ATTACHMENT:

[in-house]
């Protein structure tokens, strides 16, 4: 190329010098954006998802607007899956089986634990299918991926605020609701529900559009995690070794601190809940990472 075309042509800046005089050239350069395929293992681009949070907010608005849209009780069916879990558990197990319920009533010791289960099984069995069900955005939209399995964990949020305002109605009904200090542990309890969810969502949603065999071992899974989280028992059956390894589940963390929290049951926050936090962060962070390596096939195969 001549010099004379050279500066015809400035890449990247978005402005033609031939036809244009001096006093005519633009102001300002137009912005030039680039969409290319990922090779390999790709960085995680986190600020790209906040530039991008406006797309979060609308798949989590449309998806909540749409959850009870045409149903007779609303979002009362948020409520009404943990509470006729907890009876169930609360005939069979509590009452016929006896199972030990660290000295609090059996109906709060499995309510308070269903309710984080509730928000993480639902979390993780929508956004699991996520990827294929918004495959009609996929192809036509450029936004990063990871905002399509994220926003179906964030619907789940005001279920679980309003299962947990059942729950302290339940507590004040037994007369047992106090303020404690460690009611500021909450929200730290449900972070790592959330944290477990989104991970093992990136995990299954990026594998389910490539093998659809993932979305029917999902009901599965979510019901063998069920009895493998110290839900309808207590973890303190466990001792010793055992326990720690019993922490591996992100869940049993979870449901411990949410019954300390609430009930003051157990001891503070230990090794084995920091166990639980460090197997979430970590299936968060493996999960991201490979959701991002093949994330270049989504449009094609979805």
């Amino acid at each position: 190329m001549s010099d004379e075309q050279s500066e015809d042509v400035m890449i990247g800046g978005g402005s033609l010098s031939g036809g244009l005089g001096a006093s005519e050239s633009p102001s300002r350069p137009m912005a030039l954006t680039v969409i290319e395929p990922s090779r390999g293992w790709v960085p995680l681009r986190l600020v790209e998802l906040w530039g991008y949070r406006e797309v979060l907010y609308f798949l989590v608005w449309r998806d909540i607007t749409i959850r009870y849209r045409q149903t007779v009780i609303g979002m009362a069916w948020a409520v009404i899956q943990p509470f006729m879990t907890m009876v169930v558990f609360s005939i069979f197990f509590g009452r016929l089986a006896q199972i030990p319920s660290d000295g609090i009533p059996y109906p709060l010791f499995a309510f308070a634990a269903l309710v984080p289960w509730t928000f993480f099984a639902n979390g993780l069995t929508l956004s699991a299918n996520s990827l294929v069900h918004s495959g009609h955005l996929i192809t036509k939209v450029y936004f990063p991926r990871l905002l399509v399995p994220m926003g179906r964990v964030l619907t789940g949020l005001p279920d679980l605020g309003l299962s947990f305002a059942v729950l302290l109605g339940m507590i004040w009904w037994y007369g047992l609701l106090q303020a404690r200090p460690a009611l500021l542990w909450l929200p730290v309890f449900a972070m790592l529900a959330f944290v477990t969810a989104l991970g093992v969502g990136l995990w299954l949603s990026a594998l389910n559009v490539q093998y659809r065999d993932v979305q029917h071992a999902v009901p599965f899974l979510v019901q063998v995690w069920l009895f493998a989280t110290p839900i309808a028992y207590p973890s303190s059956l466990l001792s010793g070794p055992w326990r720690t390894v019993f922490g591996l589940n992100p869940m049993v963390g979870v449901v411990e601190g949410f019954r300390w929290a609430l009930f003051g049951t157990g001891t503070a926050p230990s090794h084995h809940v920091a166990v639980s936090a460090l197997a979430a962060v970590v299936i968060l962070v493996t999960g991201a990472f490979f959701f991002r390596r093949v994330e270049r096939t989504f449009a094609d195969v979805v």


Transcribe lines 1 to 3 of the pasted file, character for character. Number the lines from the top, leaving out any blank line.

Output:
[in-house]
């Protein structure tokens, strides 16, 4: 190329010098954006998802607007899956089986634990299918991926605020609701529900559009995690070794601190809940990472 075309042509800046005089050239350069395929293992681009949070907010608005849209009780069916879990558990197990319920009533010791289960099984069995069900955005939209399995964990949020305002109605009904200090542990309890969810969502949603065999071992899974989280028992059956390894589940963390929290049951926050936090962060962070390596096939195969 001549010099004379050279500066015809400035890449990247978005402005033609031939036809244009001096006093005519633009102001300002137009912005030039680039969409290319990922090779390999790709960085995680986190600020790209906040530039991008406006797309979060609308798949989590449309998806909540749409959850009870045409149903007779609303979002009362948020409520009404943990509470006729907890009876169930609360005939069979509590009452016929006896199972030990660290000295609090059996109906709060499995309510308070269903309710984080509730928000993480639902979390993780929508956004699991996520990827294929918004495959009609996929192809036509450029936004990063990871905002399509994220926003179906964030619907789940005001279920679980309003299962947990059942729950302290339940507590004040037994007369047992106090303020404690460690009611500021909450929200730290449900972070790592959330944290477990989104991970093992990136995990299954990026594998389910490539093998659809993932979305029917999902009901599965979510019901063998069920009895493998110290839900309808207590973890303190466990001792010793055992326990720690019993922490591996992100869940049993979870449901411990949410019954300390609430009930003051157990001891503070230990090794084995920091166990639980460090197997979430970590299936968060493996999960991201490979959701991002093949994330270049989504449009094609979805």
């Amino acid at each position: 190329m001549s010099d004379e075309q050279s500066e015809d042509v400035m890449i990247g800046g978005g402005s033609l010098s031939g036809g244009l005089g001096a006093s005519e050239s633009p102001s300002r350069p137009m912005a030039l954006t680039v969409i290319e395929p990922s090779r390999g293992w790709v960085p995680l681009r986190l600020v790209e998802l906040w530039g991008y949070r406006e797309v979060l907010y609308f798949l989590v608005w449309r998806d909540i607007t749409i959850r009870y849209r045409q149903t007779v009780i609303g979002m009362a069916w948020a409520v009404i899956q943990p509470f006729m879990t907890m009876v169930v558990f609360s005939i069979f197990f509590g009452r016929l089986a006896q199972i030990p319920s660290d000295g609090i009533p059996y109906p709060l010791f499995a309510f308070a634990a269903l309710v984080p289960w509730t928000f993480f099984a639902n979390g993780l069995t929508l956004s699991a299918n996520s990827l294929v069900h918004s495959g009609h955005l996929i192809t036509k939209v450029y936004f990063p991926r990871l905002l399509v399995p994220m926003g179906r964990v964030l619907t789940g949020l005001p279920d679980l605020g309003l299962s947990f305002a059942v729950l302290l109605g339940m507590i004040w009904w037994y007369g047992l609701l106090q303020a404690r200090p460690a009611l500021l542990w909450l929200p730290v309890f449900a972070m790592l529900a959330f944290v477990t969810a989104l991970g093992v969502g990136l995990w299954l949603s990026a594998l389910n559009v490539q093998y659809r065999d993932v979305q029917h071992a999902v009901p599965f899974l979510v019901q063998v995690w069920l009895f493998a989280t110290p839900i309808a028992y207590p973890s303190s059956l466990l001792s010793g070794p055992w326990r720690t390894v019993f922490g591996l589940n992100p869940m049993v963390g979870v449901v411990e601190g949410f019954r300390w929290a609430l009930f003051g049951t157990g001891t503070a926050p230990s090794h084995h809940v920091a166990v639980s936090a460090l197997a979430a962060v970590v299936i968060l962070v493996t999960g991201a990472f490979f959701f991002r390596r093949v994330e270049r096939t989504f449009a094609d195969v979805v």